The rise of Mexico’s most powerful organized crime groups—commonly referred to as drug trafficking organizations, or “cartels”—came amid a severe economic crisis in the 1980s. While other industries faltered, illicit drug production and trafficking enjoyed a major boom and substantial impunity, thanks in part to the complicity of government and law enforcement personnel. By the late 1990s, growing problems of crime and violence contributed to a crisis of “public insecurity,” characterized also by a feeling of widespread fear and frustration on the part of the general public due to the inability of the Mexican government to maintain order. Following a major political transition in 2000—the ouster of the PRI, Mexico’s long-time ruling party, from the presidency—the administration of Vicente Fox (2000-06) disrupted the leadership of two of the country’s four main organized crime groups.

This tactic of arresting, extraditing, or otherwise eliminating the top leaders of major criminal organizations has been commonly referred to as the “kingpin” strategy. Fox’s successor, President Felipe Calderón (2006-12), deployed the kingpin strategy vigorously. Calderón and other proponents of the kingpin strategy argued that taking out the top leadership would help to disrupt their operations and convert a national security threat into a more localized public security problem. In some cases, at least, the government succeeded in reducing the functional capacity of some of the country’s major criminal organizations, but the unintended result was the creation of internal power vacuums and incentives for regionally based drug trafficking organizations to clash over turf and expand into rival territories. The subsequent conflicts within and among these groups were responsible for tens of thousands of organized crime-style killings that made up nearly the entire increase in homicides noted above, especially in major drug trafficking production and transit zones.

In December 2012, a new president, Enrique Peña Nieto, took office and restored the PRI to power. His government continued to deploy the kingpin strategy, arresting high-ranking members of the Zeta and Sinaloa cartels. Remarkably, these arrests did not produce the same kind of violent aftershock that occurred under previous administrations, perhaps because of a new equilibrium among organized crime groups (there were few large cartels left standing) or perhaps more effective accommodation strategies (such as negotiations with the leaders next in line to take control of criminal operations). Whatever the reason, during 2013 and 2014, Peña Nieto’s first two full years in office, levels of homicide actually declined by around 8 and 12%, respectively (author’s own calculations from INEGI data. http://www.inegi.org.mx).However, statistics on homicide investigations for 2015 suggest that there was slight increase—about 10%—in the number of homicides nationwide, reversing the modest downward trend and provoking concerns that Mexico’s violence would ramp up again in the coming years. Final figures for 2015 likely to be released by Mexico’s national statistics agency sometime in late summer 2016, but as of mid-2016 there are troubling signs that violence is on the rise. (As this article went to press, INEGI statistics were unavailable for 2015, so the figures referenced here are Mexican law enforcement investigations into homicides tabulated by the Mexican National Public Security System – Sistema Nacional de Seguridad Pública, SNSP).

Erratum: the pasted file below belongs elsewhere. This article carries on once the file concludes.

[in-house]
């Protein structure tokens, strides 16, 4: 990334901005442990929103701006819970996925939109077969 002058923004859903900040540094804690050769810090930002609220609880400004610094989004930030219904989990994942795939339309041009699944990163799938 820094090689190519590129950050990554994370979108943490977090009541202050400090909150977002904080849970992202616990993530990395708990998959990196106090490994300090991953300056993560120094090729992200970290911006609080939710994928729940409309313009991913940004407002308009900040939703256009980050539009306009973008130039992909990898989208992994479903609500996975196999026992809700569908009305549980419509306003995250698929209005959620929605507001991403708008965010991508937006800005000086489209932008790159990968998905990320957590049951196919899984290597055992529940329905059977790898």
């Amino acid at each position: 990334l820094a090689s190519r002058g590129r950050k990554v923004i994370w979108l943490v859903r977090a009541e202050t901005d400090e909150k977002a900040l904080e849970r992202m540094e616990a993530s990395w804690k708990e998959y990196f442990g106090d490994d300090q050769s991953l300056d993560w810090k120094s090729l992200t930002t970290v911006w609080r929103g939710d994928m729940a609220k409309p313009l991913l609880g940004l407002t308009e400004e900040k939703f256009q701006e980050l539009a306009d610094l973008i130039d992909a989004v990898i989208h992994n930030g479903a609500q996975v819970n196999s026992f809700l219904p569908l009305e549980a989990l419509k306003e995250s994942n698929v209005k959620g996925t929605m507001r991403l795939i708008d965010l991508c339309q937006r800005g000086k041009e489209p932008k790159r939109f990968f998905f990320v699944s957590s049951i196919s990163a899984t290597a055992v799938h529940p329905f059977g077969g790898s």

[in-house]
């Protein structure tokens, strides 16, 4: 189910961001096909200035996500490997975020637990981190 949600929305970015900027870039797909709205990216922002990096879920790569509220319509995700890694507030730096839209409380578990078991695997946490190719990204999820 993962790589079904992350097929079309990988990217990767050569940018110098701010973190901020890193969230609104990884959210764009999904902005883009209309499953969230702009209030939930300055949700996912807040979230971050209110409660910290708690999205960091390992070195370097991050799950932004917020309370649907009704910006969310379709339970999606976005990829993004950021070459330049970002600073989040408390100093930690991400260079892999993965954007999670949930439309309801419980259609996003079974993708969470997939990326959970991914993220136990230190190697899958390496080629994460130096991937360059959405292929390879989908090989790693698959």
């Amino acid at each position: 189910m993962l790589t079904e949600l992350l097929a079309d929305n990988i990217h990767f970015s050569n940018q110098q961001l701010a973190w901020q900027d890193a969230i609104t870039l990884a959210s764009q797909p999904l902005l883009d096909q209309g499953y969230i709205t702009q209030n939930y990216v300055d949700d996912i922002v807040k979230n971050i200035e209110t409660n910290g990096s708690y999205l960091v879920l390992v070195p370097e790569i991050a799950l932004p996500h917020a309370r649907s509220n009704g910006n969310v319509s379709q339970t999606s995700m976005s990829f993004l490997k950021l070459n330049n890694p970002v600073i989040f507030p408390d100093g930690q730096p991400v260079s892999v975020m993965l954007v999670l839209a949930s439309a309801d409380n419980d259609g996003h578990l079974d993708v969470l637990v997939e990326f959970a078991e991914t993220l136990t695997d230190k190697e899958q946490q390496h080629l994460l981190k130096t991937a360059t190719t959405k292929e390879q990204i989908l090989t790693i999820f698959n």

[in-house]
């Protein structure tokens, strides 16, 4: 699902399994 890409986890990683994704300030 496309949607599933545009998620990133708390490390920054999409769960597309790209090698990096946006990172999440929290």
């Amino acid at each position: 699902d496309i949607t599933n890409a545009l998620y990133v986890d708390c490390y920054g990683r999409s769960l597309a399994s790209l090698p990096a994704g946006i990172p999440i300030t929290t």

Conclusion

Looking toward the future, Mexico’s security situation will likely be affected by a number of important international and domestic factors. International factors could also significantly shape Mexico’s prospects. As a growing number of leaders and civic organizations push for the legally regulated production, distribution, and consumption of drugs (including the legalization of marijuana in two U.S. states in November 2012), this shift in discourse and policy could have major implications for Mexican organized crime groups. A loss of illicit revenues will likely reduce the capacity of these organizations to challenge the state, but it will also result in a painful restructuring of black market industries, pushing drug traffickers to increase exports of other drugs (like heroin) and further diversify into other violent criminal activities (e.g., kidnapping, extortion, robbery, etc.). This has already caused an abrupt increase in violence in some states, like Guerrero. In terms of drug policy, there are no quick and easy fixes to the problem of organized crime and violence in Mexico.

However, there are some reasons for optimism in Mexico. Changing demographic trends (including a declining population of under-educated, underpaid, and underemployed young males) and an improvement of the country’s overall economic situation could facilitate a reduction of various societal ills, including both violent crime and large-scale external migration. At the same time, with the right mix of fiscal and political reforms, Mexico’s rising economic fortunes could also bolster the state’s capacity to respond more effectively to these problems, thanks to investments and reforms in the criminal justice system, as well as public education and social programs to strengthen the social fabric. Fortunately, in recent years, the Mexican government has begun to implement major economic, social and judicial sector reforms that could greatly strengthen both state and societal capacity to reduce the power of violent organized crime groups. The main question is whether these reforms will be rapid and adequate enough to substantially reduce the number of violent deaths in Mexico over the next decade.

Dr. David A. Shirk is graduate director of the Master of Arts in International Relations program at the University of San Diego, director of Justice in Mexico, and a global fellow at the Woodrow Wilson International Center for Scholars. He is the co-author of Contemporary Mexican Politics, with Emily Edmonds-Poli.